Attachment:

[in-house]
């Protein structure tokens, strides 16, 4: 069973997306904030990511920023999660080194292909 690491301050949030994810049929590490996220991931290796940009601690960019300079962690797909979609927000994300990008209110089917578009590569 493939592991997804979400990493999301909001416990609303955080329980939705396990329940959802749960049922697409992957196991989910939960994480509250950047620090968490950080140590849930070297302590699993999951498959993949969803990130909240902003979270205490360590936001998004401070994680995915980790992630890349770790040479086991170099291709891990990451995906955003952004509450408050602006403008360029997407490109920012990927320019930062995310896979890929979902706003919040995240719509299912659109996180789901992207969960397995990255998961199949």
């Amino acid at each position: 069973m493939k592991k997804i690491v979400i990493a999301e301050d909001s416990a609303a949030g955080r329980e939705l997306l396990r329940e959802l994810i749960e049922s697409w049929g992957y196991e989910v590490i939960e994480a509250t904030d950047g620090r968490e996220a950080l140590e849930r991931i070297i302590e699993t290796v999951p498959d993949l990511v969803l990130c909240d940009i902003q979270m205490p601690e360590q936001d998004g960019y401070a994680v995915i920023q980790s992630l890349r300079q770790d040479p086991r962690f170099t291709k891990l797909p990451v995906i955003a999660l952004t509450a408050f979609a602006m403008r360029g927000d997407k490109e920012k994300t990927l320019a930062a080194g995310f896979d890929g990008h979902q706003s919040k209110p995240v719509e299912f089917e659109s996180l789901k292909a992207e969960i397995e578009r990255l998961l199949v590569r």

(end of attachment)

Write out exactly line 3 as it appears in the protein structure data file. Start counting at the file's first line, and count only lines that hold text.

């Amino acid at each position: 069973m493939k592991k997804i690491v979400i990493a999301e301050d909001s416990a609303a949030g955080r329980e939705l997306l396990r329940e959802l994810i749960e049922s697409w049929g992957y196991e989910v590490i939960e994480a509250t904030d950047g620090r968490e996220a950080l140590e849930r991931i070297i302590e699993t290796v999951p498959d993949l990511v969803l990130c909240d940009i902003q979270m205490p601690e360590q936001d998004g960019y401070a994680v995915i920023q980790s992630l890349r300079q770790d040479p086991r962690f170099t291709k891990l797909p990451v995906i955003a999660l952004t509450a408050f979609a602006m403008r360029g927000d997407k490109e920012k994300t990927l320019a930062a080194g995310f896979d890929g990008h979902q706003s919040k209110p995240v719509e299912f089917e659109s996180l789901k292909a992207e969960i397995e578009r990255l998961l199949v590569r």